If you are a leader in an organization today, you have most likely provided Diversity & Inclusion training for your team. The focus of a lot of that training is on the value of having a diverse team and how to ensure you embrace the diversity of individuals on the team. What can sometimes be given less focus is the importance of the leader’s inclusive behaviors when it comes to realizing the full value of a highly diverse team. You can have the most diverse team ever and a leader who does not practice inclusive behaviors and end up with a team who will abandon their diverse backgrounds for the safe place of acting more like the leader.
Be Like You, Not Like Me
When a leader practices inclusive behavior they make the people on their team feel welcome, safe, and as if they belong. When someone feels safe and welcome, they do not feel the need to cover their identity or, worse yet, take on the identity of the leader. They feel free to be themselves. When this happens, the leader and the organization will reap the full benefit found in highly diverse teams.
What Makes a Leader Inclusive?
In working with leaders from many different industries and my journey, I have noticed specific values that have surfaced from highly inclusive leaders. Where are you when it comes to embracing these eight values?
Inclusive Leaders value:
- Learning over knowing. Leaders who practice inclusive behaviors are teachable. Even though they may think they know, they are open to the fact that someone from a different background may know differently, and they invite others to have a voice.
- Collaboration over Individuality. Inclusive leaders lean into the diverse nature of the team by inviting collaboration and teamwork. They don’t allow their perspectives to distract from the collaborative benefits of having a diverse team.
- Connecting over being right. If you desire to win or be right, you will send a message that it is not safe to speak up or contribute. You will close the door to genuinely connecting with the members of your team.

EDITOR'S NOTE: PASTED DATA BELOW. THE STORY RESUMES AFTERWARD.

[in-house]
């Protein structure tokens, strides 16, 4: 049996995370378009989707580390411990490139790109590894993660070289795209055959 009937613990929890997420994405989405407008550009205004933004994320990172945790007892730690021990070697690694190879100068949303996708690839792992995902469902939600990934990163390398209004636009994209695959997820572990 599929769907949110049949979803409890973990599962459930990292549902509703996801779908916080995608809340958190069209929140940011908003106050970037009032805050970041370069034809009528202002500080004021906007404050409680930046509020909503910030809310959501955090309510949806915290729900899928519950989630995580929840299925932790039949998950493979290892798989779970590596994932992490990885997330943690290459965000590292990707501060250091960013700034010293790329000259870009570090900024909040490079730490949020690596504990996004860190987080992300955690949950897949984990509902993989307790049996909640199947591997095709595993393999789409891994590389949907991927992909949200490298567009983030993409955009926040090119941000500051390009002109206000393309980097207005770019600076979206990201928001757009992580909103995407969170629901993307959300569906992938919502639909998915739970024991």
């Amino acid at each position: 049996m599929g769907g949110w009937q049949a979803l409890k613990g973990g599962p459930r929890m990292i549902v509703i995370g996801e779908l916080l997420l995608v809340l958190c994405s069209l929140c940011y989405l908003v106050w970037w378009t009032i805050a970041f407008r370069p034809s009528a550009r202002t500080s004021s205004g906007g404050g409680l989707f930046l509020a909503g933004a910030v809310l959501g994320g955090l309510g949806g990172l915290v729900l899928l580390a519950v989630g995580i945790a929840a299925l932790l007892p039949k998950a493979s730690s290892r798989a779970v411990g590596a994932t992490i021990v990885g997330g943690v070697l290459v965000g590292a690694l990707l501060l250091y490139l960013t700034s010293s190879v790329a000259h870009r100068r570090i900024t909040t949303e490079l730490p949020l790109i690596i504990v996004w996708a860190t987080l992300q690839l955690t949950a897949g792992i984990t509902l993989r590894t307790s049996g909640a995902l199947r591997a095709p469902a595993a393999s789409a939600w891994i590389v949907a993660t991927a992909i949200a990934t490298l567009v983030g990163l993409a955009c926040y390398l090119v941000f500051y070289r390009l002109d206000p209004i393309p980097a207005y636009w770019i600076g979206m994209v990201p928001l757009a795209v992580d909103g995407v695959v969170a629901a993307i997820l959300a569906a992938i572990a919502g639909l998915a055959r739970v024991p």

- Questions over statements. Inclusive leaders are world-class question askers. When you put aside declarative statements and instead use questions to communicate with your team members, you invite other perspectives. Statements are closed doors to discussion. Questions are open doors to discussion.
- Empathy over sympathy. When you feel with someone versus feeling for someone, you put yourself in their shoes and essentially say, “me too.” An empathetic communication style builds trust and tells people they are safe and welcome here.
- We over me. Inclusive leaders know they will never be successful unless a lot of people (the team) want them to be. When you make day-to-day interactions about yourself, the people on your team will feel manipulated, and their engagement level will be reduced. Put the team first, and you will motivate the people on your team to engage.
- Acceptance over judgment. With a diverse team comes the realization that the members of your team are not like you. When people are different from you, it can be tempting to judge differences versus recognizing and accepting differences.
- Perspectives of others over stating your truth. It’s easy to think that the way you see things is the way things are when it is merely our perspective of how things are. Inclusive leaders know that others have perspectives too, and they are open to hearing what those are.
Every leader I know would tell you they desire to have a culture where everyone feels that they belong. They do not want anyone on their team to feel they need to cover up who they really are because it does not feel safe to be myself. Yet, in many organizations, that is precisely what is happening. It takes an intentional approach to ensure that everyone you lead feels like an insider, not an outsider. By embracing these eight values, you will be well on your way to leveraging your diverse team through your inclusive behaviors.
About Perry Holley
Perry Holley is a coach and facilitator with Maxwell Leadership’s Corporate Solutions Group as well as a published author. He has a passion for developing others and seeing people grow into the leaders they were intended to become.